Good Friday Parpuchas – Salt Cod Fritters

Today, even though we are in England, we kept up a tradition from Big Man’s family in Andalucia and made Parpuchas. Light, fluffy fritters of salt cod, parsley and garlic. Traditionally served (as we did) with a drizzle or a dunk of Miel de Caña (Molasses). It sounds odd but I promise you, the combination of sweet and salty really does work. If you don’t have access to salt cod (which you’ll have to desalt) this works well with any other firm raw fish.

Parpuchas 007

I will post the recipe below, but if you’d like to read the original post from a couple of years back and to see some of the traditions of Holy Week in Spain, do check out the original.

Ingredients

  • 200g (desalted) salt cod, shredded into small flakes
  • 2 eggs, beaten
  • 1 cup of milk
  • 1 teaspoon of bicarbonate of soda
  • 1 cup of flour (approx)
  • 2 large tablespoons of finely chopped parsley
  • 1 finely chopped or crushed clove of garlic
  • Salt to taste if you are not using salt cod
  • Oil for deep frying

Add the milk, bicarbonate, parsley, garlic and fish to the beaten eggs and then gradually add the flour until you have a thick batter.  It needs to be about the texture of thick lumpy custard (not that any of you, I am sure, have ever made lumpy custard!).

Heat the oil until a cube of stale bread turns brown quickly when dropped in and then drop spoonfuls of batter into the oil. I used a tablespoon and it gave me rather large parpuchas – I´d recommend using about half a tablespoon full as they will puff up slightly. When they are brown on the bottom (and they will float to the top), flip them over and cook on the other side. They will not be in the oil for long.

Remove with a slotted spoon, drain and sit them on kitchen paper for a few moments and serve hot, drizzled with Miel de Caña (to be typical) but also good with  lemon, alioli or tartare sauce. If you make too many, they are still very tasty cold as they retain their texture.

All that remains for me to say before we move into the rest of the Easter weekend is a very Happy and Peaceful Easter, or Happy Passover if that is what you celebrate, or a Happy Few Days with your loved ones. Watch out for those chocolate bunnies…..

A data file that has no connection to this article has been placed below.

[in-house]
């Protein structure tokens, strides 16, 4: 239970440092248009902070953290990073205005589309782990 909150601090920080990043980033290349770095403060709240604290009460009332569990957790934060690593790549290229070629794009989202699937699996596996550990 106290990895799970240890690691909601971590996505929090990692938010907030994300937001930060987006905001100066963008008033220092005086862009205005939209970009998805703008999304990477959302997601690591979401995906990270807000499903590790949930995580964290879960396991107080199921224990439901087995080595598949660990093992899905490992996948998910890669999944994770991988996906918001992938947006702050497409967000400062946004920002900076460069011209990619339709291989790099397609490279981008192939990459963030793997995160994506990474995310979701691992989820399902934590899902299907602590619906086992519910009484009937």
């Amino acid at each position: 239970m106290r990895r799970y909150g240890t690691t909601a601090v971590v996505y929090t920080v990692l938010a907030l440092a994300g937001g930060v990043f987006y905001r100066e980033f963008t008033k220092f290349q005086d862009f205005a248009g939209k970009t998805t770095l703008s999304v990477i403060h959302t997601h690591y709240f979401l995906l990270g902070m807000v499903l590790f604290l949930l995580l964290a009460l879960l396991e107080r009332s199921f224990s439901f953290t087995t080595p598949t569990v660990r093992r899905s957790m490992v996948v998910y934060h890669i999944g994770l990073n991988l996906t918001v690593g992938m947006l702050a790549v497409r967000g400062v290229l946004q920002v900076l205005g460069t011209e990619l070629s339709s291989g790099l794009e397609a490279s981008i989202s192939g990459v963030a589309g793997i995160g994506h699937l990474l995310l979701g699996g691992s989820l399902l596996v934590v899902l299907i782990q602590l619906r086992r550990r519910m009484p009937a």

Pimientos de Padrón – A Spicy Little Snack

Eat them with your fingers!
Eat them with your fingers!


Pimientos de Padrón are a popular tapas, especially when they´re in season during the summer.  They are little green peppers that come from a town in Galicia (northern Spain) called Padrón.  So, their name translated means “peppers from Padrón”.  A little saying about them is that “algunos pican, otros no” which means “some are hot, some are not”. To be honest, as a dedicated chili eater, they´re mostly not that spicy…apart from some we grew last year which seemed to want to be like all the other chilis in the vegetable garden and nearly blew my head off!

Ready for frying

If you do manage to find them, all you do is deep fry them in very hot oil.  When the skin starts to blister and turn black (this will take long moments rather than long minutes), drain them and sprinkle heavily with coarse salt.

Frying tonight!

Eat with a cold beer to wash down the spicy, salty tastes or a delicious clara (that´s a shandy to you and me).

Just what you need...

And whilst you´ve got that oil hot, how about quickly deep frying some sage leaves and sprinkling them with salt too.

Scarily Addictive Sage

They can become really addictive, and as it´s a herb they´ve got to be better for you than crisps…haven´t they?!